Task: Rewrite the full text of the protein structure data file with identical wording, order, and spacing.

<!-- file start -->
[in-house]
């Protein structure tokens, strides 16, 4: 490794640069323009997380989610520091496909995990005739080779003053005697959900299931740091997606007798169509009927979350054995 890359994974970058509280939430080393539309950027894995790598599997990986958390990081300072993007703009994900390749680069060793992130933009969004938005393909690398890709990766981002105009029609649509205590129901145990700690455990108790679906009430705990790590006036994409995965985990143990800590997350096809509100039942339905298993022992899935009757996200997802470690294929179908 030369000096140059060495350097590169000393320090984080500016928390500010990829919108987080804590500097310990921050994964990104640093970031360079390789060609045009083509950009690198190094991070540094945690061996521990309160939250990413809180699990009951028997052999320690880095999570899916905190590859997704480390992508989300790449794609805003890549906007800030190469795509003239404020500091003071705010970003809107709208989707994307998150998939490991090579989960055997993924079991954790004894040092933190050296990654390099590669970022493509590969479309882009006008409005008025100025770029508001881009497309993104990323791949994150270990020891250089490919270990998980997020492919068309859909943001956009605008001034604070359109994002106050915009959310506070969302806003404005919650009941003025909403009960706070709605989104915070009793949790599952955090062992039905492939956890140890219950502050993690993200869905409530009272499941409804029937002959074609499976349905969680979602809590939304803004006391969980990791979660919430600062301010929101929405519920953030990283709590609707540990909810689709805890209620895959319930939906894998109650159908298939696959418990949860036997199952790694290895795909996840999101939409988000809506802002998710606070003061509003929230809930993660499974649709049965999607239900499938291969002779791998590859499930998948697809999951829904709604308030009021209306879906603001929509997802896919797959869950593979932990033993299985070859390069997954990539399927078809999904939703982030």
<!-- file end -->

[in-house]
């Protein structure tokens, strides 16, 4: 490794640069323009997380989610520091496909995990005739080779003053005697959900299931740091997606007798169509009927979350054995 890359994974970058509280939430080393539309950027894995790598599997990986958390990081300072993007703009994900390749680069060793992130933009969004938005393909690398890709990766981002105009029609649509205590129901145990700690455990108790679906009430705990790590006036994409995965985990143990800590997350096809509100039942339905298993022992899935009757996200997802470690294929179908 030369000096140059060495350097590169000393320090984080500016928390500010990829919108987080804590500097310990921050994964990104640093970031360079390789060609045009083509950009690198190094991070540094945690061996521990309160939250990413809180699990009951028997052999320690880095999570899916905190590859997704480390992508989300790449794609805003890549906007800030190469795509003239404020500091003071705010970003809107709208989707994307998150998939490991090579989960055997993924079991954790004894040092933190050296990654390099590669970022493509590969479309882009006008409005008025100025770029508001881009497309993104990323791949994150270990020891250089490919270990998980997020492919068309859909943001956009605008001034604070359109994002106050915009959310506070969302806003404005919650009941003025909403009960706070709605989104915070009793949790599952955090062992039905492939956890140890219950502050993690993200869905409530009272499941409804029937002959074609499976349905969680979602809590939304803004006391969980990791979660919430600062301010929101929405519920953030990283709590609707540990909810689709805890209620895959319930939906894998109650159908298939696959418990949860036997199952790694290895795909996840999101939409988000809506802002998710606070003061509003929230809930993660499974649709049965999607239900499938291969002779791998590859499930998948697809999951829904709604308030009021209306879906603001929509997802896919797959869950593979932990033993299985070859390069997954990539399927078809999904939703982030």